Bloomberg View: Credit-Default Swaps Work (See Greece); Eyes in the Sky vs. Privacy

The Greek Default Happened—and All Is Well ● Eyes in the Sky
Illustration by Bloomberg View

How Credit-Default Swaps Worked, and Can Still Improve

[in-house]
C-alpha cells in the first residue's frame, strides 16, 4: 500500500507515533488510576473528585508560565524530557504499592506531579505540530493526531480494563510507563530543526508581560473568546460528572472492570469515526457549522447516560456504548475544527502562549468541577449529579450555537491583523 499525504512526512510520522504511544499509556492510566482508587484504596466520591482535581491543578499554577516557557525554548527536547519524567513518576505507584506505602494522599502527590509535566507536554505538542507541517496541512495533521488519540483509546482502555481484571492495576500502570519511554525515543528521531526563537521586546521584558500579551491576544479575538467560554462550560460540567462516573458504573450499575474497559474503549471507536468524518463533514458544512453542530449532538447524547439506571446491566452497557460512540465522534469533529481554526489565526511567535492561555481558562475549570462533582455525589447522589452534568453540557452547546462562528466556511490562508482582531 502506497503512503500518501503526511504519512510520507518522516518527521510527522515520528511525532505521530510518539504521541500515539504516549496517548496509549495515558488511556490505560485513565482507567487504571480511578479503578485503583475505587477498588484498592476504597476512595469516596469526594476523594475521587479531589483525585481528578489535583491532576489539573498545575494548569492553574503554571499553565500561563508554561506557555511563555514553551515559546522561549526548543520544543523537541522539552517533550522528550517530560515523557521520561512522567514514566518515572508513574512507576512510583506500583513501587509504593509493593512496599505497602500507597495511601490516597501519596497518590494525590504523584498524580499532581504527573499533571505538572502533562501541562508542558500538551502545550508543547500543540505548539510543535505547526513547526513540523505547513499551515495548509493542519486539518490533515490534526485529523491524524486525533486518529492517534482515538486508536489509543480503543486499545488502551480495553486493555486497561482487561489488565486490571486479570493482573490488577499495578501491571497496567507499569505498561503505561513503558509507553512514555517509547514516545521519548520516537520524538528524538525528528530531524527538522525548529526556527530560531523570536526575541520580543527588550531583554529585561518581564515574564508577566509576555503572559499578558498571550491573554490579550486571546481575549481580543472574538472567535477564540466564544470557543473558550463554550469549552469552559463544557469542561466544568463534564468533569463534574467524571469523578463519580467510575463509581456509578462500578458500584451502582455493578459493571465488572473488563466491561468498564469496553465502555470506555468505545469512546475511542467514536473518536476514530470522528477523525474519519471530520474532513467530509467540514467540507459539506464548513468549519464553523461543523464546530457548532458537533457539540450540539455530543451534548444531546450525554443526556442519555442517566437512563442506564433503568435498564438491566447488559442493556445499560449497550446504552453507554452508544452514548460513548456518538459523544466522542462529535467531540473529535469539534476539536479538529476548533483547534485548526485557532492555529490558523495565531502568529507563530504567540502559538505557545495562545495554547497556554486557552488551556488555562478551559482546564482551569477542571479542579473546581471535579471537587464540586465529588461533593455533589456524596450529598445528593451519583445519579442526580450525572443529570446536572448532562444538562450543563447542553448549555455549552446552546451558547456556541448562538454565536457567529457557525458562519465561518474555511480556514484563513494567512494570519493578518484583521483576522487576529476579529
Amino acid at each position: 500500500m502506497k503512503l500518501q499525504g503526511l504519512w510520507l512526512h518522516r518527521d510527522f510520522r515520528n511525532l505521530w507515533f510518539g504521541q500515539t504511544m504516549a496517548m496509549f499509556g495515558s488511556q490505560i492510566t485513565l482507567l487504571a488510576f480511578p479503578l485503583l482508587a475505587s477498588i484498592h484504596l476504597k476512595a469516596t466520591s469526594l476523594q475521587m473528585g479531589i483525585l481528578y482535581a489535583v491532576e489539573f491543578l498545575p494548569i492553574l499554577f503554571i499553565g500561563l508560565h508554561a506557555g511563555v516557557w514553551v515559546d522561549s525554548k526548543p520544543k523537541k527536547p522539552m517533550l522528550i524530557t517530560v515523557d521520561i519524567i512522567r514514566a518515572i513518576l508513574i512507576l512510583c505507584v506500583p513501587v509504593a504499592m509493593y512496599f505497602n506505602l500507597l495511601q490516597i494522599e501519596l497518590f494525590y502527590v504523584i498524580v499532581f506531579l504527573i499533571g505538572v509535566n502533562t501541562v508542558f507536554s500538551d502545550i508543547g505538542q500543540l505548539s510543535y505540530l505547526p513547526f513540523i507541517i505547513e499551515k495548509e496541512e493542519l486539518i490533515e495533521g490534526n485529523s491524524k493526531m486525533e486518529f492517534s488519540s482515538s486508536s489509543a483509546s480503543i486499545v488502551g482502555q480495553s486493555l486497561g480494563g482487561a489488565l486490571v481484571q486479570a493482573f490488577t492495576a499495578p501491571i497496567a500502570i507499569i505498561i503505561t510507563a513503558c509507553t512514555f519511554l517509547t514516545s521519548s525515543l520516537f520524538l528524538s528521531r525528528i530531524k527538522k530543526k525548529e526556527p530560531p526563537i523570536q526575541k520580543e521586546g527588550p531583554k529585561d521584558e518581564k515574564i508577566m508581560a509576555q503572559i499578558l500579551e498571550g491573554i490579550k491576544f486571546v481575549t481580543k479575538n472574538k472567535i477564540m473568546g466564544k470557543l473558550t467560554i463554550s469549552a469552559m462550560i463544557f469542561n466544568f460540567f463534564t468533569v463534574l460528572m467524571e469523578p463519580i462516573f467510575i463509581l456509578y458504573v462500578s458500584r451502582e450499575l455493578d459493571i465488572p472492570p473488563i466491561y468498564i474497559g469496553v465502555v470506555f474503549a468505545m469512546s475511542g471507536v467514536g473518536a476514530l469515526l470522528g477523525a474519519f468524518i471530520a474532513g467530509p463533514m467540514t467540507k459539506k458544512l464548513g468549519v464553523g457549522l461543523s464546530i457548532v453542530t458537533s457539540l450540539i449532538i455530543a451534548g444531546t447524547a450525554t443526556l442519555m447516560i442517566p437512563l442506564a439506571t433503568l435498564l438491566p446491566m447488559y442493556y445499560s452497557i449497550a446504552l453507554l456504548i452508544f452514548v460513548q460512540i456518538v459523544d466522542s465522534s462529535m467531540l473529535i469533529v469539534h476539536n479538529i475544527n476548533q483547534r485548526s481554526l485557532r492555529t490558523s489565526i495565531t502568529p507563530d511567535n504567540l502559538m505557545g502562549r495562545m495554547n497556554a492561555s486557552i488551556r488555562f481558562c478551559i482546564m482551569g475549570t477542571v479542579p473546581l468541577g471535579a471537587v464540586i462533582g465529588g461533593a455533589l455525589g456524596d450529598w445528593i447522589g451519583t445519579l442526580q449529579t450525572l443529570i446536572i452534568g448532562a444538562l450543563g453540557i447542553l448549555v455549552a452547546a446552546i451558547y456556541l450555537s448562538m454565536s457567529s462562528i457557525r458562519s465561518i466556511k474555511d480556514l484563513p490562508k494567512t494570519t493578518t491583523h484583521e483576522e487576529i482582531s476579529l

As it wrestled with Greece’s debt crisis for the past two years, the European Central Bank took pains to avoid triggering credit-default swaps written on Greek bonds. But on March 9, Greece forced payouts on swaps contracts when it required all private bondholders to forgive more than €100 billion ($130 million) of debt as part of the biggest sovereign-debt restructuring in history. The International Swaps & Derivatives Association, a trade group of large financial institutions, calls Greece’s debt deal a “credit event.” The rest of the world calls it what it is: a default.

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